On Tue, Nov 11, 2008 at 02:11:16PM +0000, Julian Foad wrote:
> These functions:
> need some "consistifying".
> * adm_access
> I have come up against difficulties with WC APIs that need to support
> tree conflict (TC) victims. Such victims are not always versioned and so
> do not always have the expected adm_access available. Also, the
> implementation stores TCs in the parent dir's entry, so that's the place
> we really need the baton for. Arguably it's more convenient for callers
> if they don't have to know that and can supply the victim's adm_access
> if they already have it. So we could choose either (the strict one)
> - "adm_access is the access baton for the parent dir of the victim.
> (If there is no versioned parent, a tree conflict cannot be
> or (the lenient one):
> - "adm_access is an access baton in a set that contains an access
> baton for the parent. (If there is no versioned parent, a tree conflict
> cannot be represented.)"
> I'm going for the latter.
I hope this parent directory business will go away with wc-ng,
and be replaced by some magic mechanism that just works :)
> A "get" function could be even more lenient: if no access baton is
> supplied, get one itself. That is how it is currently implemented, and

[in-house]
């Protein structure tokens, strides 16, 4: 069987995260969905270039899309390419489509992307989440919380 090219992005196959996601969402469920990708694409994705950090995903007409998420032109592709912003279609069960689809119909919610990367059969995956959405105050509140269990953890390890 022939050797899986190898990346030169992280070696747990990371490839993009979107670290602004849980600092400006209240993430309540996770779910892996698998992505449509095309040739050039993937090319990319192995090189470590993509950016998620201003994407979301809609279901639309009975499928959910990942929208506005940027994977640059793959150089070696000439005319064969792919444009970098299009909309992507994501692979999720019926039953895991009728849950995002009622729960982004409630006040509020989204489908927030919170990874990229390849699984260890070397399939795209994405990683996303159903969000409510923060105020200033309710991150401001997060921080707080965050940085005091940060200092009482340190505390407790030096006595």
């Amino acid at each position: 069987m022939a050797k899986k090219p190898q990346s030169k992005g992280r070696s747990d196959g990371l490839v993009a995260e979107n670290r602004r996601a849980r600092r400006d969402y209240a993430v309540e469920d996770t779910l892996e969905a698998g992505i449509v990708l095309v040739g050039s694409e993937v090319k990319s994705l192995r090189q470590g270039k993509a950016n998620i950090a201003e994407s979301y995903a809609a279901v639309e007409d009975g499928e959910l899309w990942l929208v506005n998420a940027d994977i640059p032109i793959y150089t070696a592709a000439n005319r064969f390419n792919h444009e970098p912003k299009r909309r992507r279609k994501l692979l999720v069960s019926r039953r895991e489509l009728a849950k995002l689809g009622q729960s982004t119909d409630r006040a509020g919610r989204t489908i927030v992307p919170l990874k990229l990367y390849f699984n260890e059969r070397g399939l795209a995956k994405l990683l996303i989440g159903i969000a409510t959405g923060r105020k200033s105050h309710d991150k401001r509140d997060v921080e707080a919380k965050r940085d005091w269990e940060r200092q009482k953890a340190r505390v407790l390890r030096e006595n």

> it can save the caller some effort. In one sense, it saves the caller
> from needing to know that the parent dir is involved, but in another
> sense it's making too many assumptions. So I think the get function
> should be as strict as the add/del functions.
What assumptions in particular are you referring to when you say
"too many assumptions"?
> * Public or private?
> The first three, the non-loggy ones, should all have the same level of
> publicity, or at the very least "add" and "del" should be the same.
> I'm going to make them all private because the very question of changing
> them today indicates that they're not stable.
I don't see a reason for this. Clients need these functions anyway, right?
Under this assumption, we'll move them back into the public API once they
are fixed anyway. So why make them private in the first place?
I thought it's OK for new public APIs to be unstable on trunk, and on
release branches until the first x.y.0 release is cut?
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Received on 2008-11-11 16:16:24 CET